In case you haven’t heard, Redfall‘s recent launch did not go well. Much has been said about the game’s hilariously bad bugs, but the entire experience just has so little to offer. Recently, Xbox Head Phil Spencer even apologized for the state of Redfall. His statement speaks not just to those disappointed in Redfall but those disappointed in Xbox’s lack of compelling exclusives in recent years.
Yet, one of the biggest targets of Redfall‘s blunders has been Xbox Game Pass. As one of the first first-party exclusives to hit Game Pass in quite some time, Redfall‘s failures are also being seen as Game Pass’ failure to consistently deliver compelling new releases from Xbox and its partners. Some are going so far as to say that they see little to no value in Game Pass if they can’t consistently play worthwhile new release exclusives via the service.
Xbox certainly has a problem when it comes to exclusives. We’ve talked about that problem before, and nothing has changed since then. Yet, I find it strange to hear so many say that the value of Game Pass is so closely tied to those exclusives. For me, Xbox Game Pass’ best feature was never its collection of new releases, but rather the ways it enabled the discovery of new experiences.
“Smaller” games have always made up most of the Game Pass library. Indie titles and Double-A projects are what you’re most likely to find if you browse the service’s catalog of rotating titles. While some of those smaller games are new, they’re not the kinds of major new $70 releases that some fans are clearly clamoring for. In fact, the one thing that unites many of those titles is the ways that they kind of need the exposure that a monthly subscription service affords them.
To me, that’s always been the beauty of Game Pass. Traditionally, the two biggest hurdles preventing people from experiencing the great new games released in a given year are time and money. Time is a constant problem, but Game Pass’ $9.99 a month (or $14.99 a month) price plan is intended to directly address the money issue. For around the price of an indie new release, you have instant access to hundreds of games both new and new to you. Obvious savings aside, the real value of that proposition is the financial freedom you have to try a game and not like it.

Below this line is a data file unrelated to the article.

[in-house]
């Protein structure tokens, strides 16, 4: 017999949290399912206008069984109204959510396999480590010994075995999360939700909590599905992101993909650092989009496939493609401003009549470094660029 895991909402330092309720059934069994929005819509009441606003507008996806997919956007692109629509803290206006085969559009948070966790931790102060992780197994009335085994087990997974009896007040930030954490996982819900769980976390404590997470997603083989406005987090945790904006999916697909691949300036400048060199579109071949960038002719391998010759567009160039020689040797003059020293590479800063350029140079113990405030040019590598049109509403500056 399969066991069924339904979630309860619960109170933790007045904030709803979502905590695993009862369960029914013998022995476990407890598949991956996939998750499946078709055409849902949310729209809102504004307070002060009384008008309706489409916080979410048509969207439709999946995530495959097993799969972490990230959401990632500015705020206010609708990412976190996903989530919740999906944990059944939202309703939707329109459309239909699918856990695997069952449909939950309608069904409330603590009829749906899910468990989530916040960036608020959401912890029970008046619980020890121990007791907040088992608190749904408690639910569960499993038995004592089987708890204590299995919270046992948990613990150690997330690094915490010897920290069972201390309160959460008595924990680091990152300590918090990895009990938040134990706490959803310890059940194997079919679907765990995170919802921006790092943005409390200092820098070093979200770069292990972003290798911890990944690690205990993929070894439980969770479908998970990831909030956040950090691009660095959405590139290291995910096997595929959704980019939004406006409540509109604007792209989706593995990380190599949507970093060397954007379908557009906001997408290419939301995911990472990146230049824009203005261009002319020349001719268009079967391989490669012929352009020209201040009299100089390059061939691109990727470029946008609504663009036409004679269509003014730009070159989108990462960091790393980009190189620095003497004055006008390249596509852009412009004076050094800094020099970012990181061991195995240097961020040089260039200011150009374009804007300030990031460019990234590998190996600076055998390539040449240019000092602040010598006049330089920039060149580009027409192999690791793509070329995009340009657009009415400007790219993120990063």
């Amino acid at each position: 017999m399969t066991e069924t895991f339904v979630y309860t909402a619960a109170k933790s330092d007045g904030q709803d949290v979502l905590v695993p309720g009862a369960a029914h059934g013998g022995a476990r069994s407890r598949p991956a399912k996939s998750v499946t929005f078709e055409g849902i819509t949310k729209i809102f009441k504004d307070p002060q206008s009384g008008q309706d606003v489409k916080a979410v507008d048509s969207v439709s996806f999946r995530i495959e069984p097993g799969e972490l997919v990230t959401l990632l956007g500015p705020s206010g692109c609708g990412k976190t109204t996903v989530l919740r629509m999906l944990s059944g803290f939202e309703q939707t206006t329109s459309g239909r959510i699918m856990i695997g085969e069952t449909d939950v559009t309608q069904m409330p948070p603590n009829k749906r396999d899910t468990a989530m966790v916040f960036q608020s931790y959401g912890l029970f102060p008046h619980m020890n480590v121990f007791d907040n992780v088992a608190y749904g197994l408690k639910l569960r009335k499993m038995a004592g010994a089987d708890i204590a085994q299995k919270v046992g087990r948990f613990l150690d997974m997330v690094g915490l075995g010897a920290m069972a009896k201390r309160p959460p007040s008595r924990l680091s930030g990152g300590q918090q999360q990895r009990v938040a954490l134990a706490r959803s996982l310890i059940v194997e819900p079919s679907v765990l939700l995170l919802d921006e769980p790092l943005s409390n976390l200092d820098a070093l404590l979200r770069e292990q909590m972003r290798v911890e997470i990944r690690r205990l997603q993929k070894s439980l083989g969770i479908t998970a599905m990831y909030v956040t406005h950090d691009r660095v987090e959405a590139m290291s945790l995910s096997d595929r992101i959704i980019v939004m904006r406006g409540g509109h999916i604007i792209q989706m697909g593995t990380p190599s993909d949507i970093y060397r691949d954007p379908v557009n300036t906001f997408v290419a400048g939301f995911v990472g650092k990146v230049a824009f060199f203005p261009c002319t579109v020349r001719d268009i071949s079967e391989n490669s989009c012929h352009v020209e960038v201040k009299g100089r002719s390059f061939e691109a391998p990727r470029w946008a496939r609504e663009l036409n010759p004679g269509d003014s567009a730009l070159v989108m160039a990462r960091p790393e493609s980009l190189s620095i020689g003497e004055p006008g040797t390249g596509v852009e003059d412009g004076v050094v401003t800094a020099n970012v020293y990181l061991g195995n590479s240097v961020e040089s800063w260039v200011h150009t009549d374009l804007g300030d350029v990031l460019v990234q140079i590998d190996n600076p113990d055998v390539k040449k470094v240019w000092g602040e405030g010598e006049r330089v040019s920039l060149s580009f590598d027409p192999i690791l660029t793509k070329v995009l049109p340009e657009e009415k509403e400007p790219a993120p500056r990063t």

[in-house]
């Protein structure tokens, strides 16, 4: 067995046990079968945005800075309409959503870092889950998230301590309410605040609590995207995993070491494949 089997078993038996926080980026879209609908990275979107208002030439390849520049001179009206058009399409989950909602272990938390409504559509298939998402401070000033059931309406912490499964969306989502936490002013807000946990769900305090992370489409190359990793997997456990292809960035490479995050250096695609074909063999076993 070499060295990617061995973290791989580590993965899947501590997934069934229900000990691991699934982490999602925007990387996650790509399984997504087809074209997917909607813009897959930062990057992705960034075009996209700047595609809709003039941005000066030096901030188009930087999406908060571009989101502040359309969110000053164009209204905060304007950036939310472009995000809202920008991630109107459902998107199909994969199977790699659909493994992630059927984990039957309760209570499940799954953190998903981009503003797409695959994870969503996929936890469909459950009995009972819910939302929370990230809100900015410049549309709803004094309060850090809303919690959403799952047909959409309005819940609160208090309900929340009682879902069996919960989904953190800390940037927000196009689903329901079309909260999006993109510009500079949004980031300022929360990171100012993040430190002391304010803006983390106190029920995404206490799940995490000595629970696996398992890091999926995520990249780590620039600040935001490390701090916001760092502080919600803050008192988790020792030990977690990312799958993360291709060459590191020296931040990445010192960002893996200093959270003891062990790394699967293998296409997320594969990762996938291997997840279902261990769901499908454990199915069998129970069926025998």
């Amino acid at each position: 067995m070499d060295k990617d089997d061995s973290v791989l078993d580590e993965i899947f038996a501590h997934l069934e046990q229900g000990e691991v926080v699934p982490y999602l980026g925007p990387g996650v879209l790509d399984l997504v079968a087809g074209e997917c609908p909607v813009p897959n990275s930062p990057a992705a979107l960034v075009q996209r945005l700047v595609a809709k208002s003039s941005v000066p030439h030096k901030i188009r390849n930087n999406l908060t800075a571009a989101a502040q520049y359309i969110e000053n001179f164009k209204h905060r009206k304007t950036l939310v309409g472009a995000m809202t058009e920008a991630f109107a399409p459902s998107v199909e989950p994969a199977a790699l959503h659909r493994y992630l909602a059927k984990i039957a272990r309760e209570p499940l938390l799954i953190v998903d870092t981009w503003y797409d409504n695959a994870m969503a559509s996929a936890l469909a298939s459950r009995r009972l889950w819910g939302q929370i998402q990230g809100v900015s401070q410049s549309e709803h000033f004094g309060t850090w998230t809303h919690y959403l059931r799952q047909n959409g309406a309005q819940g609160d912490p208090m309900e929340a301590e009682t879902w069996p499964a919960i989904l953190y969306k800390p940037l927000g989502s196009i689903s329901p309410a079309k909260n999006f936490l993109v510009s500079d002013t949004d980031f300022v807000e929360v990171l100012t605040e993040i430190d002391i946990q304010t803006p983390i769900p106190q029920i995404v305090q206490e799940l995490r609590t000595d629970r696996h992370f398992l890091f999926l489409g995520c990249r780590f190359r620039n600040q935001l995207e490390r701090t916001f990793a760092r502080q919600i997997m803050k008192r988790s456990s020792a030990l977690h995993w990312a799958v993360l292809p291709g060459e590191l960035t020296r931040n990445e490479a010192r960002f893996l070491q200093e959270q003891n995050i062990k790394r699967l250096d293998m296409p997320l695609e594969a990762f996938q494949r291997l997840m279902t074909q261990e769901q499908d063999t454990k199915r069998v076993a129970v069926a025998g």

I would have been livid if I had to pay full price for some Game Pass games like Scorn, Redfall, or Minecraft Legends. They’re not for me, and the reason I know that is because I got to play them via Game Pass. However, I never find myself thinking that I wasted $15 a month on those games. More often, I think about how that $15 a month allowed me to play the Yakuza games for the first time, let me and my partner become addicted to Overcooked 2 for a few weeks, and finally realize that Immortals Fenyx Rising has been wildly underrated this whole time.
More importantly, Game Pass allowed me to spend time with (and not extra money on) Pentiment, Immortality, Hi-Fi Rush, High on Life, Mortal Shell, and so many other recent experiences that would have otherwise struggled to cut through the noise. Those aren’t just games that feel worthwhile because I didn’t have to pay extra for them. They’re some of my favorite games in recent memory that easily justified their full prices despite the fact I didn’t have to pay them.
It’s surprising to learn that so many people don’t seem to look at Game Pass quite the same way. Based on the Redfall reactions, it seems that quite a few people measure the value of Game Pass by the number of $70 new releases they get to play through Game Pass in a given year. For them, Game Pass’ best feature isn’t the new games they got to experience but the money they saved on those major new releases that already had their attention.
The value of Game Pass’ collection of Day One new releases is undeniable (or at least should be). For me, though, the dream of a “Netflix for gaming” was always less about getting blockbusters delivered to me at a discount and more about expanding my gaming library in order to more easily justify taking a chance on something new.
Yet, much like how we all seem to know people who endlessly watch that sitcom they already love through Netflix, it seems that many people are inherently hesitant to expand their entertainment palate even when certain barriers are removed. If a high-profile game can diminish the public perception of the value of Game Pass so much more easily than dozens of constantly available (yet lower profile) worthwhile experiences can elevate it, what does that say for the future of such services and how they can facilitate a more creatively diverse gaming industry?
The Xbox team has absolutely failed when it comes to new releases. It’s a problem that has impacted their status, hardware sales, and justification for gobbling up smaller studios. Games like Redfall shouldn’t launch in the state they’re in, and Game Pass users shouldn’t have to tolerate those shortcomings because those games are part of a service.
However, Game Pass’ isn’t just about saving you $70 on new releases but showing you that not every game worth your time is a $70 new release. Game Pass isn’t perfect, but it’s past time that the value of the most valuable service in gaming history is measured by more than just blockbusters.